Do I recommend it? Sure: if you have the stomach for politics. And a morality tale that ponders the question: does the end justify the means? Pope John Paul II and Cardinal Ratzinger had a vision for the Church. We can only now begin to consider the fruits of a third-of-a-century of dialing back Vatican II. The Culture of Complaint was emboldened in the 80’s, even before the internet. Basic human courtesy gets dialed back: does this have consequences for the attack dogs, even if they are assured that they are wrapped in virtue?

About catholicsensibility

Todd lives in Minnesota, serving a Catholic parish as a lay minister.
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11 Responses to On My Bookshelf: A Still and Quiet Conscience

  1. Katherine says:

    I spent my latter teenaged and undergraduate years in the archdiocese of Seattle, in the mid-late 70s. For whatever it’s worth, from the standpoint of an ordinary (if Catholic nerdy) young person in the pew, Abp Hunthausen was as much, if not more, distant a figure as his predecessor Abp Connolly. The auxiliaries were far more likely to be the ones who turned up for the ordinary occasions in parishes, etc. that called for the presence of a bishop. They had the smell of the sheep.

    Whether he cultivated an atmosphere of laxity, I don’t know. But he didn’t convey any sense of resistance to it, so far as I can recall. In the notoriously unchurched environment of the Pacific NW, that’s a greater fault in a bishop than in an area with more robust cultural supports for the faith, I think.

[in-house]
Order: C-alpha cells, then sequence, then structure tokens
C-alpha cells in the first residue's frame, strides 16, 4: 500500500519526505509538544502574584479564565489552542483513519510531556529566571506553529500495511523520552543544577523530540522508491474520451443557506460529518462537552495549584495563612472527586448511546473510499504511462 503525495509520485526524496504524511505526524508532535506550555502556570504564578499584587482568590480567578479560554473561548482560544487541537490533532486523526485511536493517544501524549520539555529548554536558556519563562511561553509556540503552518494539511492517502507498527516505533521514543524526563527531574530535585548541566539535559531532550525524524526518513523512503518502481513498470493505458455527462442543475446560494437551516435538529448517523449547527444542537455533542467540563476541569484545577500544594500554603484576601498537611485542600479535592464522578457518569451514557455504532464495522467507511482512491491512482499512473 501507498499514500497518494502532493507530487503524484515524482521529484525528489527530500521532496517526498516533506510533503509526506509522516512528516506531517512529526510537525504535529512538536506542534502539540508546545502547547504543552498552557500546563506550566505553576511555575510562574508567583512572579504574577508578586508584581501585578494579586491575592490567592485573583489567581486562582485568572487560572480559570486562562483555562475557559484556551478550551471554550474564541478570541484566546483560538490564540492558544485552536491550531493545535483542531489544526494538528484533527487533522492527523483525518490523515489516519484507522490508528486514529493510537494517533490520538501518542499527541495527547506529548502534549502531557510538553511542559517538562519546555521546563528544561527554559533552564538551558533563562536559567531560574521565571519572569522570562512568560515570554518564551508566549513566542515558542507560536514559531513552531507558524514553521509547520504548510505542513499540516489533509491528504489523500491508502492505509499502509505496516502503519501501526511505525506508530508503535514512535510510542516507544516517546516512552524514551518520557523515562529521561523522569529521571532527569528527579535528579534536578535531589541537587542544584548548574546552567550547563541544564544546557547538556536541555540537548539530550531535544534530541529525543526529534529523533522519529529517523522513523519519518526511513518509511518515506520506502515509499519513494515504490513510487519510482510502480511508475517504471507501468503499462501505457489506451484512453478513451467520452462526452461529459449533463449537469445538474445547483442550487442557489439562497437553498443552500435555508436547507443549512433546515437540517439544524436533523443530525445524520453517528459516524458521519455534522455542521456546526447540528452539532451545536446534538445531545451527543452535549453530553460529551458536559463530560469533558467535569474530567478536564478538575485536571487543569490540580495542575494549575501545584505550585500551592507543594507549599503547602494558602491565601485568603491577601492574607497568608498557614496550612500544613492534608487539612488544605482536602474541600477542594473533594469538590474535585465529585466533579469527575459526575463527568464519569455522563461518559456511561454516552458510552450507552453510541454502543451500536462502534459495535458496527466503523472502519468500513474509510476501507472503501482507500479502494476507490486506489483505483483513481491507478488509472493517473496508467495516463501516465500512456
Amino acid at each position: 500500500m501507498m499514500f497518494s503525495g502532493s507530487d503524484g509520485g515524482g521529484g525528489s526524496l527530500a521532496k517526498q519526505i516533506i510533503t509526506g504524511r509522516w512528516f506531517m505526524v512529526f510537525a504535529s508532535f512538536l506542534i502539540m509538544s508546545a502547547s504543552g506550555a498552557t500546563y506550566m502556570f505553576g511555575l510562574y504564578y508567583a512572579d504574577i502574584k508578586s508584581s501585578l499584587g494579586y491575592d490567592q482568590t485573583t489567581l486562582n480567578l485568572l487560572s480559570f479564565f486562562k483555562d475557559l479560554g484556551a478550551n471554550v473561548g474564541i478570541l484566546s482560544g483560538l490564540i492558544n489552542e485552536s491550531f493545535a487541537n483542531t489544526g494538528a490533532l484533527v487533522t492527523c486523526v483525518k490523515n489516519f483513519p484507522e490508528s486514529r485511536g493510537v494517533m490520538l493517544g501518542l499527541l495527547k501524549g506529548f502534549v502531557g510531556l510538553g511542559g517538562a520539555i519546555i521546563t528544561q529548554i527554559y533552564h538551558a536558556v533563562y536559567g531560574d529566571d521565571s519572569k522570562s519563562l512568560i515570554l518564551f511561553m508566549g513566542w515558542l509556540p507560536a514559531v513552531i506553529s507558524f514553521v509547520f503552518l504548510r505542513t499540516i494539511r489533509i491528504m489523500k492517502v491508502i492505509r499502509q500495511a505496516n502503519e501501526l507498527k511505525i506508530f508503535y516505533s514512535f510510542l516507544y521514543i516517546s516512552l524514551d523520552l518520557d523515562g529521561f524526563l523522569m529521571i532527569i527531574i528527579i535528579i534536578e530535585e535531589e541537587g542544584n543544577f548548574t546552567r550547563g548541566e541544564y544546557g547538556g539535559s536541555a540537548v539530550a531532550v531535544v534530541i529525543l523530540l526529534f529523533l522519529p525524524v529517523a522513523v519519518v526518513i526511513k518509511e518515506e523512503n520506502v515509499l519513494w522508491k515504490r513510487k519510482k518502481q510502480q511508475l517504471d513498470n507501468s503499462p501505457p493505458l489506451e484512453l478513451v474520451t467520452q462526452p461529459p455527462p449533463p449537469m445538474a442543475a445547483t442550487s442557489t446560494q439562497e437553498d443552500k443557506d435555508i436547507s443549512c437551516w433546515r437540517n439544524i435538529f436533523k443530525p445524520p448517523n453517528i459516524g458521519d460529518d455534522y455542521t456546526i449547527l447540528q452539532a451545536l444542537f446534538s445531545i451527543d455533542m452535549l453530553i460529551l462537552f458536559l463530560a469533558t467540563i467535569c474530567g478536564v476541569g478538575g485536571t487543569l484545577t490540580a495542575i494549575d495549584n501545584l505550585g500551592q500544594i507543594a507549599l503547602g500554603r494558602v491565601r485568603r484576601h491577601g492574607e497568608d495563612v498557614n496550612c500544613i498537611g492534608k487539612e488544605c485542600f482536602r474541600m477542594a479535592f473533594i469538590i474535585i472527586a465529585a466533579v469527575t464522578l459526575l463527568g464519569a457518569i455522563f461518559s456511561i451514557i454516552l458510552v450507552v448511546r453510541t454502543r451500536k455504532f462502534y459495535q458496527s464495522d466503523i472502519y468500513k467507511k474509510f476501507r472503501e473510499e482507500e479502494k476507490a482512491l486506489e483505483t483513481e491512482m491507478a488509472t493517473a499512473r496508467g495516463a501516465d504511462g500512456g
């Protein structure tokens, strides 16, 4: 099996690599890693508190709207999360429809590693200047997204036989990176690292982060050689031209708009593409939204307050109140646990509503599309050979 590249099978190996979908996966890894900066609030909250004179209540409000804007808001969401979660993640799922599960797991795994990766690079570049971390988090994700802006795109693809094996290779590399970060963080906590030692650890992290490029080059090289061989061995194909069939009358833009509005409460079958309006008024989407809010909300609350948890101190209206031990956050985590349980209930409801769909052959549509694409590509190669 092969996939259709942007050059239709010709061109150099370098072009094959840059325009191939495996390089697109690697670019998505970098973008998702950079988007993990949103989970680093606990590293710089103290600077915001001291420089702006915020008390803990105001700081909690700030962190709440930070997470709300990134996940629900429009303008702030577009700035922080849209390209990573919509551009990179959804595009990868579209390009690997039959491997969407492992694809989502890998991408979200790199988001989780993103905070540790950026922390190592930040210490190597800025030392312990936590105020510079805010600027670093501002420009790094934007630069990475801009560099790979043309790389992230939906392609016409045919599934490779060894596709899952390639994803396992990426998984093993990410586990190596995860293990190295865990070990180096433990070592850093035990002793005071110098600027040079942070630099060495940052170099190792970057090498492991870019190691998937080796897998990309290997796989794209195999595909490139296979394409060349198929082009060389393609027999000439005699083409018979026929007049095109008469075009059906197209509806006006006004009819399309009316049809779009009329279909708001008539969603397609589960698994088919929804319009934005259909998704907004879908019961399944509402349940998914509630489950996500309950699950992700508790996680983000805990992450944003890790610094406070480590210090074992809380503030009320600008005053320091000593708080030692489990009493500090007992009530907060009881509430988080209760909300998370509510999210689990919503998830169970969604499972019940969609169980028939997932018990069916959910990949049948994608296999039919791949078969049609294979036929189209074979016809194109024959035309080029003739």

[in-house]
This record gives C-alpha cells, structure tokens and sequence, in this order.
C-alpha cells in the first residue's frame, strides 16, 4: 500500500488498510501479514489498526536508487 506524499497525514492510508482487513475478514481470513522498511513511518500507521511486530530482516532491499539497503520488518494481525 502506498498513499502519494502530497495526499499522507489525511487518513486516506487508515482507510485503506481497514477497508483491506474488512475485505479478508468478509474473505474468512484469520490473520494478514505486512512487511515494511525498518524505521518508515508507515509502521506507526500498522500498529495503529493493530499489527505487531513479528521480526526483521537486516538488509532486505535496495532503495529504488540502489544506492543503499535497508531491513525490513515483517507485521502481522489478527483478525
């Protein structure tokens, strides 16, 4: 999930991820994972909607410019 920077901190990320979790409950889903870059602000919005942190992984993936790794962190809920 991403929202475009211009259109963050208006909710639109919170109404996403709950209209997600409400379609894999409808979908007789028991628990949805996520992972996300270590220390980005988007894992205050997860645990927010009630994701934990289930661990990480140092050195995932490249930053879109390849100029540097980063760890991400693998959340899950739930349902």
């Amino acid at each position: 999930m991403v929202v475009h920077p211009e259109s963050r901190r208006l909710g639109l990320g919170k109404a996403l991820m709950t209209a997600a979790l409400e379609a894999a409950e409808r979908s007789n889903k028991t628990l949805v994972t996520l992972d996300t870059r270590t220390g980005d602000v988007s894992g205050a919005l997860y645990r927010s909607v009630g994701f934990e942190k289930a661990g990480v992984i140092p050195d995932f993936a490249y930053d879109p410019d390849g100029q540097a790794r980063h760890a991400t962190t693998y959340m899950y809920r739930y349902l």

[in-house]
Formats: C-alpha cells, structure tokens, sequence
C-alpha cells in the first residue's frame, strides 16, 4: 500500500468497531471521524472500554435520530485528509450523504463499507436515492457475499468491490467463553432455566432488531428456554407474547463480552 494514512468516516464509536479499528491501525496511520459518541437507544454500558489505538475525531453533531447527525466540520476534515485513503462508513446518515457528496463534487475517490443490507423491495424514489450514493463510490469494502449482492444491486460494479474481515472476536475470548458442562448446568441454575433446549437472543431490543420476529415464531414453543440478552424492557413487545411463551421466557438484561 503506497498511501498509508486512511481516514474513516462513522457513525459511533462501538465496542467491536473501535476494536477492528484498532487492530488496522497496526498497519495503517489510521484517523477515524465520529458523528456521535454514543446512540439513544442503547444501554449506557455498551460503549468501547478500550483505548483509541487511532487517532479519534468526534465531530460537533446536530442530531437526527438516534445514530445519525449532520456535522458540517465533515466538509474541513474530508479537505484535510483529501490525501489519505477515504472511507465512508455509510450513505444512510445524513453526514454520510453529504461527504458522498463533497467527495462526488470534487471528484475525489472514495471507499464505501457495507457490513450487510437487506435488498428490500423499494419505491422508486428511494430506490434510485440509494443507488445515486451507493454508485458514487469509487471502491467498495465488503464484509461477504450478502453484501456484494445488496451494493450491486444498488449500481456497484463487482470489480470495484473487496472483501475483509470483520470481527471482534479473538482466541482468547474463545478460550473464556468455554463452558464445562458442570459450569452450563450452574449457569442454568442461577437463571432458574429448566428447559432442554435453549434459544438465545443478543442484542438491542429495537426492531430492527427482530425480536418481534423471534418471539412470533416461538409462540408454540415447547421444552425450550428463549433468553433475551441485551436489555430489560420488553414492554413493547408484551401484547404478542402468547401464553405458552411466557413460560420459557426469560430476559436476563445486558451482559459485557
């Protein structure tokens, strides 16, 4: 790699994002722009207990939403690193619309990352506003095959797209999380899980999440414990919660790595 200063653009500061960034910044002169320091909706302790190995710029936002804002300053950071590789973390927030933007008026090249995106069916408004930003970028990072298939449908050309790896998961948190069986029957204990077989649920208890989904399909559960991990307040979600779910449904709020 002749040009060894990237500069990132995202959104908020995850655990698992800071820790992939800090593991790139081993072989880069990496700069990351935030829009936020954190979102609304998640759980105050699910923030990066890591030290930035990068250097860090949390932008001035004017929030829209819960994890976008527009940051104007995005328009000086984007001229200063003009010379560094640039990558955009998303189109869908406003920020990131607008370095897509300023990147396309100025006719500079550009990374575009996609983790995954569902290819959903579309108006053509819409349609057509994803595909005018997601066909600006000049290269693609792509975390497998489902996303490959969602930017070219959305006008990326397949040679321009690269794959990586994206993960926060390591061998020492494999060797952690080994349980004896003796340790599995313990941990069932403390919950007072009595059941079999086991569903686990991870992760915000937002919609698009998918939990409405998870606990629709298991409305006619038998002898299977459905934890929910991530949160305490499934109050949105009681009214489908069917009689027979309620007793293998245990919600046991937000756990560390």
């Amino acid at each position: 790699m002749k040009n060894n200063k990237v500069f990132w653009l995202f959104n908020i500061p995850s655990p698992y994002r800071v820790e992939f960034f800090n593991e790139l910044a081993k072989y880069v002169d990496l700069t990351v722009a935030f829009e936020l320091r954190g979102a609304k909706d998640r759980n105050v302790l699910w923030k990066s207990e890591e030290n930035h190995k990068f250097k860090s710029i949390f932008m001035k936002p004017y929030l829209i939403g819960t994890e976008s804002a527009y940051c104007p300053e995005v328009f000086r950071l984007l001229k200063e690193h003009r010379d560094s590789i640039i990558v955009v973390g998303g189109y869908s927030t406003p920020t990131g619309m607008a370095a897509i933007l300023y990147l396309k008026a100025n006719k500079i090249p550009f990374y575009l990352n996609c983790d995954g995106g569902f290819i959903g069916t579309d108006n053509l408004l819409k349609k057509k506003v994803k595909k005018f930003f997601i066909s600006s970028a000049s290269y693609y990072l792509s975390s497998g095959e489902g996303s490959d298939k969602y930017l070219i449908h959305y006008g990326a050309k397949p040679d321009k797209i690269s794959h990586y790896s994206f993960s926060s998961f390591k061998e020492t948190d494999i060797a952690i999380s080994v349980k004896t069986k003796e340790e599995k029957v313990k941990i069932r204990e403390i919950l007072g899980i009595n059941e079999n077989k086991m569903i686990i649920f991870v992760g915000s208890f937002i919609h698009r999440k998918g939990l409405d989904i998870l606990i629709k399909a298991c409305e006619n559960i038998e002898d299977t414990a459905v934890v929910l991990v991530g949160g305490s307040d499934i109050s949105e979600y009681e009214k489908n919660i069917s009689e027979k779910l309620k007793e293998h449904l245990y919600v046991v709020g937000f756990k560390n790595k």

And there are still folks out there who remember then-Bp. Wuerl with fondness.

  2. Liam says:

    Well, having encountered shouting matches *during* liturgy (well, they were one-sided shouts, so calling them “matches” is not quite right…)*, I can say that the Culture of Complaint is not only a feature of one side of the ideological spectrum. It’s part of ideology, across the spectrum: a consequentialism that rationalizes a rejection of charity in means as an evasion or dereliction of duty towards Noble Ends(TM).

    Because We’re Prophets And We Say So.

    We are a (not-so) gentle, angry people . . . .

    * And not merely that. Among other pearls of public strife: people walking up in the Communion procession to very publicly refuse to receive Holy Communion from someone as an coordinated act of shunning of that person.

  3. Devin says:

    As someone unfamiliar with the events, what specifically did at the Archbishop do to earn the persecution/fraternal correction he received?

  4. Timothy Lewis says:

    For the sake of a different perspective (and some information regarding McCoy’s sources), you may want to read this review: http://thewandererpress.com/frontpage/the-hunthausen-scandal-revisited/